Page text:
There is a strong link between cigarette smoking and socio-economic group. In 2011, 29% of men and 26% of women in routine and manual occupations smoked compared to 14% of men and 12% of women in managerial and professional occupations. Prevalence of cigarette smoking by socio-economic classification based on current or last job of the household reference person Men 11 12 15 19 23 25 30 33 Women 9 9 14 18 21 22 26 29 Total 10 10 14 18 22 24 28 31
Persons aged 16 and over. Great Britain: 2011 (%)
Large employers and higher managerial Higher professional Lower managerial and professional Intermediate Small employers / own account Lower supervisory and technical Semi-routine Routine
Historically there has been a slower decline in smoking among manual groups, resulting in smoking becoming increasingly concentrated in this population. In recent years, smoking rates have fallen by a similar amount across all social groups, so that the differential between non-manual and manual has not changed significantly. As in previous Government Health Surveys, the 2011 data revealed an association between socio-economic group and the age at which people started to smoke. Of those in the managerial and professional households, 31% had started smoking before they were 16, compared with 45% of those in routine and manual households. For more information, see ASH Fact Sheet: Young People and Smoking (pdf).
Consumption of manufactured cigarettes among adult male smokers rose from 14 per day in 1948 to 19 per day in 1955, and remained at about this level until 1970 when there was an increase to 22 per day by 1973. Among female smokers, consumption rose steadily from 7 cigarettes per day in 1949 to a maximum of 17 per day in 1976. Since the mid 1970s cigarette consumption has fallen among both men and women. The overall reported number of cigarettes smoked per male and female smoker has changed little since the mid 1980s, averaging 13 cigarettes per smoker per day. As in previous years, men smoked slightly more per day on average than women and there was an association between consumption and socio-economic group. In 2011, smokers in manual occupations smoked an average of 14 cigarettes a day compared with 11 a day for those in managerial or professional groups.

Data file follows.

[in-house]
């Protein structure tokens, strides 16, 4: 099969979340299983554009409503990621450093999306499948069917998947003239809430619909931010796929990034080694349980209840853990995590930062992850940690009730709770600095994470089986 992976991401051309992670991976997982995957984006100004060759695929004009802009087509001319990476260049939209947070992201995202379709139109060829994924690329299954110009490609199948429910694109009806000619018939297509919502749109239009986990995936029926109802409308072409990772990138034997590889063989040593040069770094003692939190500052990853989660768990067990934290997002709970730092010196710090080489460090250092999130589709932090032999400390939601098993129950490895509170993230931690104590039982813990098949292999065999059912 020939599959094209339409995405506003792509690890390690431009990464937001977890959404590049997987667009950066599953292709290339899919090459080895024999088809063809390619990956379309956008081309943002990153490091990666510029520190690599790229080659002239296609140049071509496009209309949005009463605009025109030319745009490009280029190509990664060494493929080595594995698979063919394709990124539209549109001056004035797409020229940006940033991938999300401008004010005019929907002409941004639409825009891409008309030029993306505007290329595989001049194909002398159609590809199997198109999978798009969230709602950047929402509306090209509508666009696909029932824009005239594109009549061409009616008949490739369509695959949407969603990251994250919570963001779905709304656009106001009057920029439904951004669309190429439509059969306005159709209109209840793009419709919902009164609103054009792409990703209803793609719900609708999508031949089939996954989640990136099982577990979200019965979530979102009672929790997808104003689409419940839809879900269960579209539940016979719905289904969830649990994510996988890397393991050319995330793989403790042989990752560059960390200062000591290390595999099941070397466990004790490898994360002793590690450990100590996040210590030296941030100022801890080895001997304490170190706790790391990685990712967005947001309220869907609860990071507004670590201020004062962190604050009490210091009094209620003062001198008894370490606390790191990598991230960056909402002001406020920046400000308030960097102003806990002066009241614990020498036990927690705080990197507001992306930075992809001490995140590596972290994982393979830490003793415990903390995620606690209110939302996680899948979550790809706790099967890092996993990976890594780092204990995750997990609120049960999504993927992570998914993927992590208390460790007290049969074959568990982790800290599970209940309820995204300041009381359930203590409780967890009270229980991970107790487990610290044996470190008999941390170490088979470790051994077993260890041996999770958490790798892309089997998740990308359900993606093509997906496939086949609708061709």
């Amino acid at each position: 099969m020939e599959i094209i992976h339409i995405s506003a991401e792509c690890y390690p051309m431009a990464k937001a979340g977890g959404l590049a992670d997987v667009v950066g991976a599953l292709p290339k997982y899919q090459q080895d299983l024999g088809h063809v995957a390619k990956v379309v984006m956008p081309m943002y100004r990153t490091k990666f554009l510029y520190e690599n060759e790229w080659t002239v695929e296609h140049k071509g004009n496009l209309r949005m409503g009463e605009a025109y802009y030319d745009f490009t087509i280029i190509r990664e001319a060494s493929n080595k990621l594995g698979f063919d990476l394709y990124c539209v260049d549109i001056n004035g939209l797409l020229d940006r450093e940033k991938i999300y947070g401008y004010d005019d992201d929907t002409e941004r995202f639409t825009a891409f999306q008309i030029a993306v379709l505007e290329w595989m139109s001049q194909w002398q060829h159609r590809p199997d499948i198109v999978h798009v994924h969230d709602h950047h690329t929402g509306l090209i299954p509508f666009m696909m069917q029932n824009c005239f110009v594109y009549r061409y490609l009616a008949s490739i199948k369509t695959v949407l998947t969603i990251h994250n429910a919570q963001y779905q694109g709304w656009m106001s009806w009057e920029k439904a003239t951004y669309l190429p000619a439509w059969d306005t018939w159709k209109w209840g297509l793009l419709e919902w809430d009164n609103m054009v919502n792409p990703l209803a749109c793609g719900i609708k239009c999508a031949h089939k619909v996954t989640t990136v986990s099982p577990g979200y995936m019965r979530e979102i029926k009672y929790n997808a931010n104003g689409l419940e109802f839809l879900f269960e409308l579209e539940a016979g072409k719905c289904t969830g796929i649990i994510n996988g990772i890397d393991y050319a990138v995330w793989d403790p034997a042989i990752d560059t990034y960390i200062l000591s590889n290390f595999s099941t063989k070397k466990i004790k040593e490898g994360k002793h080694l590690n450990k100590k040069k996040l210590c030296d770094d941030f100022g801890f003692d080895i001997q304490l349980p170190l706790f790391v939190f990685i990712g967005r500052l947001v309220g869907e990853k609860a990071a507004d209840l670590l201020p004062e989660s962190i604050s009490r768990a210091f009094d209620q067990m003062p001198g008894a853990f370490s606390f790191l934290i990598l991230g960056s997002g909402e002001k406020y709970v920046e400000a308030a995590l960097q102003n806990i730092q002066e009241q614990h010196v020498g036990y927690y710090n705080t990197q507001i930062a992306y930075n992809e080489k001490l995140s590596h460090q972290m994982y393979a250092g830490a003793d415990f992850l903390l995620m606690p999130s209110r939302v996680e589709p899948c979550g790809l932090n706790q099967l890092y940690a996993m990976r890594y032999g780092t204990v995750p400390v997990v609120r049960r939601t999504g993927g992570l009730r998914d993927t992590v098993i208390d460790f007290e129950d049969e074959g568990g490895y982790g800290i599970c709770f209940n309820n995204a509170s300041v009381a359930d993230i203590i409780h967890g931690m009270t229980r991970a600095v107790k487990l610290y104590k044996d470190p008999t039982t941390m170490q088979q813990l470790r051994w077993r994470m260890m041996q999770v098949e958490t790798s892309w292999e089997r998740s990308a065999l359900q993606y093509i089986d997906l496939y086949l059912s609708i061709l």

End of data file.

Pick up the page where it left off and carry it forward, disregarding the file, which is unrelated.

3 ASH Fact Sheet on: Smoking statistics
Daily consumption of manufactured cigarettes per smoker, 1949-20111, 3 Year 1949 1959 1969 1979 1990 2000 2010 2011 Men 14.1 18.4 18.9 21.6 16.8 15 14 13 Women 6.8 11.0 13.7 16.6 13.9 13 12 12
Dependence on cigarette smoking First cigarette of the day
In 2011, 63% of smokers said they would like to stop smoking altogether. Other ways of measuring dependence include how difficult people would find it to go for a whole day without smoking and how soon they smoke after waking. In 2011, 16% of all smokers had their first cigarette within 5 minutes of waking. Among smokers of 20 or more cigarettes a day, 35% smoked their first cigarette of the day within 5 minutes of waking, compared to just 3% of those smoking fewer than 10 a day. In 2011, 60% of smokers said they would find it hard to go for a whole day without smoking. Eighty-one per cent of heavier smokers (20 or more a day) said they would find it difficult, compared to 32% of those smoking fewer than 10 cigarettes per day. Proportion of smokers who would find it difficult to go without smoking for a day by sex and number of cigarettes smoked per day Great Britain 2011 No of cigarettes Men % Women % All smokers % 20 or more 79 84 81 10-19 64 73 69 0-9 32 32 32 All smokers 58 61 60
Managing without a cigarette for the whole day
Unless otherwise stated, information is taken from: The 2011 General Lifestyle Survey. Office for National Statistics, March 2013. Wald, N. and Nicolaides-Bouman, A. UK Smoking Statistics. 2nd edition, Oxford University Press, 1991 2 Jarvis, M. Monitoring cigarette smoking prevalence in Britain in a timely fashion. Addiction 2003; 98: 1569-1574 3 PSA Delivery Agreement 18: Promote better health and well-being for all. The Treasury, Oct 2007 (pdf) 4 A Smokefree Future. A comprehensive tobacco control strategy for England. Department of Health, 2010. 5 Healthy Lives, Healthy People: A Tobacco Control Plan for England. HM Government, March 2011 6 Smoking drinking and drug use among young people in England in 2011 Information Centre for Health and Social Care, 2011. 1